Compensation for Land Seizure The case that was before the High Court was brought by the Oglala Sioux in July 1980, several weeks after the Supreme Court resolved an earlier lawsuit by awarding all eight Sioux tribes $105 million as compensation for the Federal Government’s seizure of the Black Hills through an act of Congress in 1877.

nytimes.com

1988 The Liggett Group, a cigarette manufacturer, was found liable for a lung-cancer death. They were, however, found innocent by the federal jury of misrepresenting the risks of smoking


Premier was an American brand of smokeless cigarettes which was owned and manufactured by the R.J. Reynolds Tobacco Company (RJR). Premier was released in the United States in 1988. It was the first commercial heated tobacco product. However, it was difficult to use and tasted unpleasant; as a result, it was unpopular with consumers.

1967 Thurgood Marshall nominated as 1st black Supreme Court justice


Image result for thurgood marshall

President Lyndon B. Johnson appoints U.S. Court of Appeals Judge Thurgood Marshall to fill the seat of retiring Supreme Court Associate Justice Tom C. Clark. On August 30, after a heated debate, the Senate confirmed Marshall’s nomination by a vote of 69 to 11. Two days later, he was sworn in by Chief Justice Earl Warren, making him the first African American in history to sit on America’s highest court.

The great-grandson of slaves, Marshall was born in Baltimore, Maryland, in 1908. In 1933, after studying under the tutelage of civil liberties lawyer Charles H. Houston, he received his law degree from Howard University in Washington, D.C. In 1936, he joined the legal division of the National Association for the Advancement of Colored People (NAACP), of which Houston was director, and two years later succeeded his mentor in the organization’s top legal post.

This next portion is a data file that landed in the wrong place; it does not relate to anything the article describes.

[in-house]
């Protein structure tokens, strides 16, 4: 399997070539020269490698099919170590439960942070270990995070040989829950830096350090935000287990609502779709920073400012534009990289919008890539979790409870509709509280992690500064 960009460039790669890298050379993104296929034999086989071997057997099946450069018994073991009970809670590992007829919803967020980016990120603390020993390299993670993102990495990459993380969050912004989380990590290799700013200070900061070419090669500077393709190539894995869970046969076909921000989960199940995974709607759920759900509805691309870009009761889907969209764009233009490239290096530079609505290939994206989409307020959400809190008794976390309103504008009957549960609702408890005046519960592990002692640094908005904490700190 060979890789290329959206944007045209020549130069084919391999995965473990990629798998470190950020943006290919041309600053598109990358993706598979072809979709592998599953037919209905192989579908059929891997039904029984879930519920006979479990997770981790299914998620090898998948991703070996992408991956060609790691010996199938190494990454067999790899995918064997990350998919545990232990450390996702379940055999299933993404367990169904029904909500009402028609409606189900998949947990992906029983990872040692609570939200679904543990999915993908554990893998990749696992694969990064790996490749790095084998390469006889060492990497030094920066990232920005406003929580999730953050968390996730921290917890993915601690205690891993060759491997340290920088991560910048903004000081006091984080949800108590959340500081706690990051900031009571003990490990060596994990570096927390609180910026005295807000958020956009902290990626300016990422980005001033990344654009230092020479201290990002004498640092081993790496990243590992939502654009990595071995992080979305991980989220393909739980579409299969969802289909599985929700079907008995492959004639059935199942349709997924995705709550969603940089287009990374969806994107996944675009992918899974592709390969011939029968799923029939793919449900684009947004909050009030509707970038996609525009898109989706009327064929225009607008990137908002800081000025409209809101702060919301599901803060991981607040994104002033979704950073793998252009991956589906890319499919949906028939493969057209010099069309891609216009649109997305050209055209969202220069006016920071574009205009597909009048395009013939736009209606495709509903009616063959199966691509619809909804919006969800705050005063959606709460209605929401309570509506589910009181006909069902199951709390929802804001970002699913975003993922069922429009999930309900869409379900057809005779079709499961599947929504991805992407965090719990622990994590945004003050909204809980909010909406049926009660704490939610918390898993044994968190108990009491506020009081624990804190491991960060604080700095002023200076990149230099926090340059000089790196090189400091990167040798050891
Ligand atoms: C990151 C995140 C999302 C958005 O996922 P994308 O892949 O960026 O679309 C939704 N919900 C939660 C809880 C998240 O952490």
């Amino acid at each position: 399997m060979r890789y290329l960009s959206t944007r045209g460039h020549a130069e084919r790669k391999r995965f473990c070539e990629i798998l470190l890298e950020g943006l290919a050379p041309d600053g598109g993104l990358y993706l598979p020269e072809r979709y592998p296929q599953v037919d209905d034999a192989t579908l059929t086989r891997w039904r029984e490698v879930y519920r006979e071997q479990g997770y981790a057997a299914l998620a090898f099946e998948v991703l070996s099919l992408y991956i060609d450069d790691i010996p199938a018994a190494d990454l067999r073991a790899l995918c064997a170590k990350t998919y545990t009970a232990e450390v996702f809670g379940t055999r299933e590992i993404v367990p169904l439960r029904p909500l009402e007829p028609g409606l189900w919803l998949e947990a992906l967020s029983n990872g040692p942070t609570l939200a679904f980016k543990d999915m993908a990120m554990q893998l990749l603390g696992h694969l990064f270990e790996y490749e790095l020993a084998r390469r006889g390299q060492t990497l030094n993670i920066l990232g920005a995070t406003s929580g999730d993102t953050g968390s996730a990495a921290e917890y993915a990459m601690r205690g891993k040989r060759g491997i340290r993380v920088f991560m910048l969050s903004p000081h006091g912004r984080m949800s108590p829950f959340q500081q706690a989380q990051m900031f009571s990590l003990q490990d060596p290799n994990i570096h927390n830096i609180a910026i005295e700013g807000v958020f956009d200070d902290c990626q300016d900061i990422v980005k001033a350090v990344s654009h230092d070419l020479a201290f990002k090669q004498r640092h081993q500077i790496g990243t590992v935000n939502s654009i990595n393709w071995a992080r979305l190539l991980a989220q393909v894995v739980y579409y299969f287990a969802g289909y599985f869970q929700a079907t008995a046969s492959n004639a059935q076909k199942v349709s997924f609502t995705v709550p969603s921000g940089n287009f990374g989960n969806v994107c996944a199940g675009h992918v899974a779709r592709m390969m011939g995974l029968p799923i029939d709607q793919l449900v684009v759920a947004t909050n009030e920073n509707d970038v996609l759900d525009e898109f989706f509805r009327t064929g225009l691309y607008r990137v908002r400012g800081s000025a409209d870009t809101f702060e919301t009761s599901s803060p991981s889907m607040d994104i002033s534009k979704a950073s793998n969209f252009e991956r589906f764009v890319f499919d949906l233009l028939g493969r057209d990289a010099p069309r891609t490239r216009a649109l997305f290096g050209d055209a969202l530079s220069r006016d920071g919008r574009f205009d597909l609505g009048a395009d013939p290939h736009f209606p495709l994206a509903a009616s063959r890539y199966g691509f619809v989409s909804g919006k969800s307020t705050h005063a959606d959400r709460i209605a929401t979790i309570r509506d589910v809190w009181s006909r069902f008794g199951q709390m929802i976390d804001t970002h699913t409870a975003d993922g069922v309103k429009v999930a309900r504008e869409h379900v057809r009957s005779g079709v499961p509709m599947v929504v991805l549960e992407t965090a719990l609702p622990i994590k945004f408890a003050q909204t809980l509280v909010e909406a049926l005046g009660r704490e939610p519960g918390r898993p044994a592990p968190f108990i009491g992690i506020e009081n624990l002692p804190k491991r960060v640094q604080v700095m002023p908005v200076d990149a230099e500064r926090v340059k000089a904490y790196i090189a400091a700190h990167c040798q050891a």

As the NAACP’s chief counsel from 1938 to 1961, he argued 32 cases before the U.S. Supreme Court, successfully challenging racial segregation, most notably in public education. He won 29 of these cases, including a groundbreaking victory in 1954’s Brown v. Board of Education, in which the Supreme Court ruled that segregation violated the 14th Amendment to the Constitution and was thus illegal. The decision served as a great impetus for the African American civil rights movement of the 1950s and 1960s and ultimately led to the abolishment of segregation in all public facilities and accommodations.

In 1961, President John F. Kennedy appointed Marshall to the U.S. Court of Appeals, but his nomination was opposed by many Southern senators, and he was not confirmed until the next year. In June 1967, President Johnson nominated him to the Supreme Court, and in late August he was confirmed. During his 24 years on the high court, Associate Justice Marshall consistently challenged discrimination based on race or sex, opposed the death penalty, and supported the rights of criminal defendants. He also defended affirmative action and women’s right to reproductive freedom. As appointments by a largely Republican White House changed the politics of the Court, Marshall found his liberal opinions increasingly in the minority. He retired in 1991, and two years later passed away.

history.com